I remember when I walked in Venice with my dad. We often spoke in dialect – as it’s still common in Italy – so the names of the streets looked ‘normal’ to me. I didn’t know that that toponymy in Venice is different from any other city in the country
If you are used to the Italian translation for street, road, square and all the terms referring to toponymy, you can easily feel lost in Venice.
Even the name of the sign: ‘nizionoleto’ is the dialect word for sheet. The only things that are called as all Italians do, are bridges. All the other names are specific for Venice.
And some of these names comes from other languages
Calle for exemple: in general means all the streets of Venice; it’s a name that comes from spanish la calle: same writing different spelling.
Variations of calle are la ruga, from the French rue, or il ramo (literally branch);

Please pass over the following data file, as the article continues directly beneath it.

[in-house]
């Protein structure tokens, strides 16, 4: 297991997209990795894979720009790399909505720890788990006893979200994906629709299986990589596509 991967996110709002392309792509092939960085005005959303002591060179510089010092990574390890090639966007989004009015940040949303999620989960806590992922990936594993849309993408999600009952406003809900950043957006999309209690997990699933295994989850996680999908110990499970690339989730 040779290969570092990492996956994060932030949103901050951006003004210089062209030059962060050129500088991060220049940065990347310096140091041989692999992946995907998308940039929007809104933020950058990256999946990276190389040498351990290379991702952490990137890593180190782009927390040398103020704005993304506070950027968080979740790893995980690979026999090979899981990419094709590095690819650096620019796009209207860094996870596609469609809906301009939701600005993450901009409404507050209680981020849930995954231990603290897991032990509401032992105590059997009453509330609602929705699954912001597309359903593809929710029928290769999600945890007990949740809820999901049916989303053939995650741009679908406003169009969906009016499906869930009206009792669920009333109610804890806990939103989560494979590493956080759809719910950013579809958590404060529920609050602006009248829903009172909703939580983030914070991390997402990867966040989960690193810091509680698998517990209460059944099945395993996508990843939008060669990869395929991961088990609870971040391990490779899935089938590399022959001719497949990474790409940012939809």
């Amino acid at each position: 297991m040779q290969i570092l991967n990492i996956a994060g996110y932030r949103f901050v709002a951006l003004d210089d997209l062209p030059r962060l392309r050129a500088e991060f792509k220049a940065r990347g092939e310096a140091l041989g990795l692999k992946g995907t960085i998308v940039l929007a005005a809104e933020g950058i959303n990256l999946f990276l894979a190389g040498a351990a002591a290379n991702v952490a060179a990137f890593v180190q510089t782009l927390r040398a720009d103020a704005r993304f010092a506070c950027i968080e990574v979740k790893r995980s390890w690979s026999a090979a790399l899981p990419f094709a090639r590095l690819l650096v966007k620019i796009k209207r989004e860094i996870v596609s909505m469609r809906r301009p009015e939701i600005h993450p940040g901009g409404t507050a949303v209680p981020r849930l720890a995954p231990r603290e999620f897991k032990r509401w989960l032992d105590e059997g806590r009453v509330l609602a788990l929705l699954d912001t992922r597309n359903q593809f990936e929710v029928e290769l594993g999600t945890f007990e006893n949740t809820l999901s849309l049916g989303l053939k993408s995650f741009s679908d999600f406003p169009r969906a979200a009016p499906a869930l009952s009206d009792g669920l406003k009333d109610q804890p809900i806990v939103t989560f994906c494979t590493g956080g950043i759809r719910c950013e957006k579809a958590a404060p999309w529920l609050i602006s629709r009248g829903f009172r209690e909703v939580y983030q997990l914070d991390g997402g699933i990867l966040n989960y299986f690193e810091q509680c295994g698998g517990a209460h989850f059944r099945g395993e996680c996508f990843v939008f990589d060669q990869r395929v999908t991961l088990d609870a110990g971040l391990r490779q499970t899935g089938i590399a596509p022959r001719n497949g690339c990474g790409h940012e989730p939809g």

Fondamenta is a walkway alongthe side of the rio (a small canal) And rio is another name that comes from the spanish and means river.
Rio terrà, it’s a in-filled canal used now as a street.
And then you have the campi e campielli (literally field and small field). The only Piazza in Venice is Piazza san marco and the bordering square Piazzetta dei leoncini
Thanks to its special status (in Venice it’s impossible to add new streets) the city has maintained the same toponyms for centuries.
Maybe it is the only city in the world where the street names tell such a buch of different incredible stories. Sometimes legends, sometimes anecdotes; here and there, famous characters of the Serenissima republic and common people remembered in the area for centuries.
It is impossible to tell all these stories but when you have the chance to be in Venice look up on the building walls and read the name of the street: take a photo or write it down and then check on internet. Maybe you are walking on the same path of the patrician women that came here to buy beautiful furs (calle dei varotieri) or imagine in front of you the first woman in Venice to play tennis in 1661 in calle della racheta (tennis racket).
Or, if you pass across rio terà Barba Frutariol, think of the good man called barba (little name for uncle in dialect) selling vegetables and fruits remembered for his good heart and his engagement in the community.